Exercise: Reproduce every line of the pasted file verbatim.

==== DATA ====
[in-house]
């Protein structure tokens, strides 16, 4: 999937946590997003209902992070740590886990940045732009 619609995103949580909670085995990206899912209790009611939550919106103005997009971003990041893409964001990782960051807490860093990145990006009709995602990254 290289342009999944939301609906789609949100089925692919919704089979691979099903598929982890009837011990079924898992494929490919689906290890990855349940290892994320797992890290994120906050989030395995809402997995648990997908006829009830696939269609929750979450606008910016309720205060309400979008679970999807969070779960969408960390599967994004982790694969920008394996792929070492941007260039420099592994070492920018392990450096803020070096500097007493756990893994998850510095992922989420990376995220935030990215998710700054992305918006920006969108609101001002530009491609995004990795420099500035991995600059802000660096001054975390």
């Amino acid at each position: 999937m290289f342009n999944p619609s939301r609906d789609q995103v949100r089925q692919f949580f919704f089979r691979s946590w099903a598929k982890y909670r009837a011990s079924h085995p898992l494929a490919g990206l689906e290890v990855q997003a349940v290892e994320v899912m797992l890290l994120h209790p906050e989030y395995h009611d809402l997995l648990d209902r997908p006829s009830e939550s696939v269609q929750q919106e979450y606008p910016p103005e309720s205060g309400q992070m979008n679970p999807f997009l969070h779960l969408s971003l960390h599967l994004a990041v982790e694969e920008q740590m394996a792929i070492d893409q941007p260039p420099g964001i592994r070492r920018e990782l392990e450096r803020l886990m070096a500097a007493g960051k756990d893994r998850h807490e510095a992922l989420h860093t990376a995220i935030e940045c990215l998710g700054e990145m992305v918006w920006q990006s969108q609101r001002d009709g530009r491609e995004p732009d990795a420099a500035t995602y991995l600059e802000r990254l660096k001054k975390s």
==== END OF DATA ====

[in-house]
């Protein structure tokens, strides 16, 4: 999937946590997003209902992070740590886990940045732009 619609995103949580909670085995990206899912209790009611939550919106103005997009971003990041893409964001990782960051807490860093990145990006009709995602990254 290289342009999944939301609906789609949100089925692919919704089979691979099903598929982890009837011990079924898992494929490919689906290890990855349940290892994320797992890290994120906050989030395995809402997995648990997908006829009830696939269609929750979450606008910016309720205060309400979008679970999807969070779960969408960390599967994004982790694969920008394996792929070492941007260039420099592994070492920018392990450096803020070096500097007493756990893994998850510095992922989420990376995220935030990215998710700054992305918006920006969108609101001002530009491609995004990795420099500035991995600059802000660096001054975390």
């Amino acid at each position: 999937m290289f342009n999944p619609s939301r609906d789609q995103v949100r089925q692919f949580f919704f089979r691979s946590w099903a598929k982890y909670r009837a011990s079924h085995p898992l494929a490919g990206l689906e290890v990855q997003a349940v290892e994320v899912m797992l890290l994120h209790p906050e989030y395995h009611d809402l997995l648990d209902r997908p006829s009830e939550s696939v269609q929750q919106e979450y606008p910016p103005e309720s205060g309400q992070m979008n679970p999807f997009l969070h779960l969408s971003l960390h599967l994004a990041v982790e694969e920008q740590m394996a792929i070492d893409q941007p260039p420099g964001i592994r070492r920018e990782l392990e450096r803020l886990m070096a500097a007493g960051k756990d893994r998850h807490e510095a992922l989420h860093t990376a995220i935030e940045c990215l998710g700054e990145m992305v918006w920006q990006s969108q609101r001002d009709g530009r491609e995004p732009d990795a420099a500035t995602y991995l600059e802000r990254l660096k001054k975390s």